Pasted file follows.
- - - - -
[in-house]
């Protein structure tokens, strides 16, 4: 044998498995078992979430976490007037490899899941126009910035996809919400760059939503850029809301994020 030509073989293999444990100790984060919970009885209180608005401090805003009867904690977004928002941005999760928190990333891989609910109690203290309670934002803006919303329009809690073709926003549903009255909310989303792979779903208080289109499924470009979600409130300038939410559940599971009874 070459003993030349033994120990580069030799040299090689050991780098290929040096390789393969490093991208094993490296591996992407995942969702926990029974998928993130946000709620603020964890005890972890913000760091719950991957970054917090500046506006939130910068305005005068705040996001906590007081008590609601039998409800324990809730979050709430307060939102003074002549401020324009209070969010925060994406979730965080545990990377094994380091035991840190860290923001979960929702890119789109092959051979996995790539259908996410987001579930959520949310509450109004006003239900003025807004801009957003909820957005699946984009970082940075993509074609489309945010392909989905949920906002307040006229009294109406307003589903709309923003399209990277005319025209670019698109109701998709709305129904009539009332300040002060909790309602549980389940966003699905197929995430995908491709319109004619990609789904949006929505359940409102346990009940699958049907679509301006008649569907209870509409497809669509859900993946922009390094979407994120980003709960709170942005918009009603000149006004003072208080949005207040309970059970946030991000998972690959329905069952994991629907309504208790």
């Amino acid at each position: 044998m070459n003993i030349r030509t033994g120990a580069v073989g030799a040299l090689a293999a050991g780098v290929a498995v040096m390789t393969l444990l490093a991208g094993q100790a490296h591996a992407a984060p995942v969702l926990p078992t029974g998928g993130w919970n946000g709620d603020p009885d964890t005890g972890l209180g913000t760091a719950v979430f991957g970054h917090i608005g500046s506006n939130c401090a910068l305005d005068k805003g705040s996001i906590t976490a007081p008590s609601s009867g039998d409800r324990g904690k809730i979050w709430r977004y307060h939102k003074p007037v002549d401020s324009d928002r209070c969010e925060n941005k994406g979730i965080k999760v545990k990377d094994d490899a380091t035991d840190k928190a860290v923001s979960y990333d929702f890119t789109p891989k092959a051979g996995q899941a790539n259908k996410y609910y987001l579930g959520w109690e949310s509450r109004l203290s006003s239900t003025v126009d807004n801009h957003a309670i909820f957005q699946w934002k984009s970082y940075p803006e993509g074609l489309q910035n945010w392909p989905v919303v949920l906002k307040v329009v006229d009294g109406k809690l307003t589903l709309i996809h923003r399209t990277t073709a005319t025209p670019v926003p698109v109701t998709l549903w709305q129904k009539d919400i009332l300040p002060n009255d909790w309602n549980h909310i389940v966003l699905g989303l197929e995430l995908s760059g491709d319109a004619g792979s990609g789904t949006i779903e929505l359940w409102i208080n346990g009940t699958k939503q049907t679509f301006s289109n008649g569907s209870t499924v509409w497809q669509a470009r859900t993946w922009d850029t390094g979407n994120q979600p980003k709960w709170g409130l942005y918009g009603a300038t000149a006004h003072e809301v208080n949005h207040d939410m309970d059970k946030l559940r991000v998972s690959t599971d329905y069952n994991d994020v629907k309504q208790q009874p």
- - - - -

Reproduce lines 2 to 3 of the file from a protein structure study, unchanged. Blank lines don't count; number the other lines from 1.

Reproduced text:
């Protein structure tokens, strides 16, 4: 044998498995078992979430976490007037490899899941126009910035996809919400760059939503850029809301994020 030509073989293999444990100790984060919970009885209180608005401090805003009867904690977004928002941005999760928190990333891989609910109690203290309670934002803006919303329009809690073709926003549903009255909310989303792979779903208080289109499924470009979600409130300038939410559940599971009874 070459003993030349033994120990580069030799040299090689050991780098290929040096390789393969490093991208094993490296591996992407995942969702926990029974998928993130946000709620603020964890005890972890913000760091719950991957970054917090500046506006939130910068305005005068705040996001906590007081008590609601039998409800324990809730979050709430307060939102003074002549401020324009209070969010925060994406979730965080545990990377094994380091035991840190860290923001979960929702890119789109092959051979996995790539259908996410987001579930959520949310509450109004006003239900003025807004801009957003909820957005699946984009970082940075993509074609489309945010392909989905949920906002307040006229009294109406307003589903709309923003399209990277005319025209670019698109109701998709709305129904009539009332300040002060909790309602549980389940966003699905197929995430995908491709319109004619990609789904949006929505359940409102346990009940699958049907679509301006008649569907209870509409497809669509859900993946922009390094979407994120980003709960709170942005918009009603000149006004003072208080949005207040309970059970946030991000998972690959329905069952994991629907309504208790």
């Amino acid at each position: 044998m070459n003993i030349r030509t033994g120990a580069v073989g030799a040299l090689a293999a050991g780098v290929a498995v040096m390789t393969l444990l490093a991208g094993q100790a490296h591996a992407a984060p995942v969702l926990p078992t029974g998928g993130w919970n946000g709620d603020p009885d964890t005890g972890l209180g913000t760091a719950v979430f991957g970054h917090i608005g500046s506006n939130c401090a910068l305005d005068k805003g705040s996001i906590t976490a007081p008590s609601s009867g039998d409800r324990g904690k809730i979050w709430r977004y307060h939102k003074p007037v002549d401020s324009d928002r209070c969010e925060n941005k994406g979730i965080k999760v545990k990377d094994d490899a380091t035991d840190k928190a860290v923001s979960y990333d929702f890119t789109p891989k092959a051979g996995q899941a790539n259908k996410y609910y987001l579930g959520w109690e949310s509450r109004l203290s006003s239900t003025v126009d807004n801009h957003a309670i909820f957005q699946w934002k984009s970082y940075p803006e993509g074609l489309q910035n945010w392909p989905v919303v949920l906002k307040v329009v006229d009294g109406k809690l307003t589903l709309i996809h923003r399209t990277t073709a005319t025209p670019v926003p698109v109701t998709l549903w709305q129904k009539d919400i009332l300040p002060n009255d909790w309602n549980h909310i389940v966003l699905g989303l197929e995430l995908s760059g491709d319109a004619g792979s990609g789904t949006i779903e929505l359940w409102i208080n346990g009940t699958k939503q049907t679509f301006s289109n008649g569907s209870t499924v509409w497809q669509a470009r859900t993946w922009d850029t390094g979407n994120q979600p980003k709960w709170g409130l942005y918009g009603a300038t000149a006004h003072e809301v208080n949005h207040d939410m309970d059970k946030l559940r991000v998972s690959t599971d329905y069952n994991d994020v629907k309504q208790q009874p």